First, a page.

How Google plans to rule the computing world through Chrome

You can see where I’m going with this but lets take it a step further. Have you noticed that Google recently added the Chrome App Launcher to Microsoft Windows? It’s the same app launcher that’s native to Chrome OS. And Google is working on it for the Mac platform


Great article by Kevin Tofel on moves Google is making—and pieces falling into place—for Google’s play on all types of computers. It’s not just about Chrome OS or having a Chromebook. They’re assembling an ecosystem for their browser that, combined, will run as if it’s Chrome OS regardless of the base OS.

Chromebooks: Not PC, Not Post-PC

Chromebooks are here and getting a lot of press, just as Netbooks did before them. But in a post-PC world the two categories have more in common than one might think.

For starters, let’s see where a Chromebook differs from the leading post-PC device:


Chrome OS doesn’t approach the rich app ecosystem of iOS. This is further diluted when no Internet connection is available, as some apps require. The basics are there, but the beauty of post-PC—like the beauty of PC—is a wealth of third-party additions to make the machine “yours”. In this regard iPad’s versatility goes way beyond a Chromebook.

Chrome OS is from Google. Let’s not pretend a primary function isn’t to gather data about you for sale to ad agencies. It lacks iOS’ easy user-controlled granularity of privacy settings per app, photo access per app, location access per app, etc., as well as default third-party cookie blocking, ability to reset device identity and more.

Cheap hardware built to look like a “real” laptop. A major design goal is to beat out the cheapest Windows laptops while not appearing to be a tiny netbook.

This is one of the tenets of post-PC, yet Chromebooks are bulky and heavy by any iPad standard. Further, battery life is no better than a “regular” PC notebook.

Netbooks are cheap PCs with small screens and cramped keyboards. They fizzled in the marketplace when it become clear they don’t offer the UX of a conventional Windows laptop. Meanwhile, Chromebooks are “regular” laptop size to avoid the netbook stigma, but remain cheap by ditching the PC OS for Google’s data-gathering tools.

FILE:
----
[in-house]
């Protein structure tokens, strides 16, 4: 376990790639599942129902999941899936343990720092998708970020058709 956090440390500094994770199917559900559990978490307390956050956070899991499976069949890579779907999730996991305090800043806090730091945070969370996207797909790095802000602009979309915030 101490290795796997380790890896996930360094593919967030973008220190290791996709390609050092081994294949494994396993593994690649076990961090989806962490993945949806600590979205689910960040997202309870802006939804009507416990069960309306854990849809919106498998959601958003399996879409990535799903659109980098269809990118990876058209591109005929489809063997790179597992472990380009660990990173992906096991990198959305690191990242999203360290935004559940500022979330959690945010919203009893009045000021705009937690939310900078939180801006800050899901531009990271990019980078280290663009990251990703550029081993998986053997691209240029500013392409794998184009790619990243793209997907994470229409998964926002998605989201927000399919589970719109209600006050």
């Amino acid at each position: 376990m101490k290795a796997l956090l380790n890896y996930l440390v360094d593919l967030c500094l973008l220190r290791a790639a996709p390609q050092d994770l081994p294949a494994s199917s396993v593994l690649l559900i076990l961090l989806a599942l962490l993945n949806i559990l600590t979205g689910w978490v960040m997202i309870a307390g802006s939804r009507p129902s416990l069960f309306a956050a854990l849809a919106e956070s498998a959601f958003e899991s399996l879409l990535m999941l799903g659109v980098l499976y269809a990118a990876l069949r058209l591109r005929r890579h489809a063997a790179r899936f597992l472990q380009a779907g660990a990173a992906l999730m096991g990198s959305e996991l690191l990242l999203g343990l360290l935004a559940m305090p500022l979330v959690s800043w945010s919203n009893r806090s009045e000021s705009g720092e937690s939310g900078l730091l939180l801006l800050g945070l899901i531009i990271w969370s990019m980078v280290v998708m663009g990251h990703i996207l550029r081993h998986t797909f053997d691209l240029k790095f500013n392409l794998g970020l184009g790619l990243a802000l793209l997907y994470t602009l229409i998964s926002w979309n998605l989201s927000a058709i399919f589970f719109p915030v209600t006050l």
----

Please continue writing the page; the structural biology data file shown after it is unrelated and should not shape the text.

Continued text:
There are many ways to cling to a familiar past while cheating the experience in an attempt to reduce cost and appear “new”. Netbooks and Chromebooks take different approaches but the result is the same: their UX is unlike the laptops they’re designed to imitate. In many ways Netbooks and Chromebooks are the ultimate skeumorphic design. Designed to look like the familiar laptop form we’ve known for 20 years, but in reality being no such thing.

If you want a laptop for its usability and legacy functions, by all means get one. Mac or PC, there are plenty of excellent choices on the market. But be realistic on either cost or functionality. If you’re not, then one way or the other you’ll be disappointed.

Android Supporters Pin Hopes on Non-iPad Competitors Because the Competitors Suck

Finding tablet-oriented apps for Android is a hunt, a chore, and a grind.…

Things get even worse when you realize Google Play shows different apps on its website and on individual tablets; even though the Google Play website claims some apps run on an Asus Transformer Prime, the apps didn’t show up on Google Play on the Prime.

And just because an app claims to run on tablets doesn’t mean it was designed for tablets. Often, after you download an app you’ll discover that it’s ugly or nearly useless because it was designed for a 4-inch screen.

via The iPad Wins Because Android Tablet Apps Suck: An Illustrated Guide.

And on and on. This is why Android supporters claiming it’ll overtake Apple in tablets are nuts, dreamers, or wading chest deep into a river in Egypt.

The Android crowd is waiting for non-iPad competitors like the Amazon Kindle Fire or Barnes & Noble Nook to sell in enough quantities to claim “Android tablets” outsell iPads. Setting aside that the Kindle Fire is not even a real Android tablet, these color e-readers don’t compete against the iPad except maybe in the most superficial way. An iPad sale “lost” to one of these is something Apple wasn’t getting anyway.

Android fans will fool no one but themselves and the usual Apple bashing crowd. It’s there own private echo chamber they’re talking to.

Steve Jobs answers Android UX designer’s question

In this interview with Matias Duarte, the head of user experience for Android, I was struck by something the author observed:

“What is the soul of the new machine?” The words are emblazoned across Matias’ laptop display.

It struck me because it sounded familiar, as if that question had already been asked and answered. And it was. By Steve Jobs

In his WWDC keynote a few weeks ago, Steve Jobs said the following. “You know, if the hardware is the brain and the sinew of our products, the software in them is their soul.”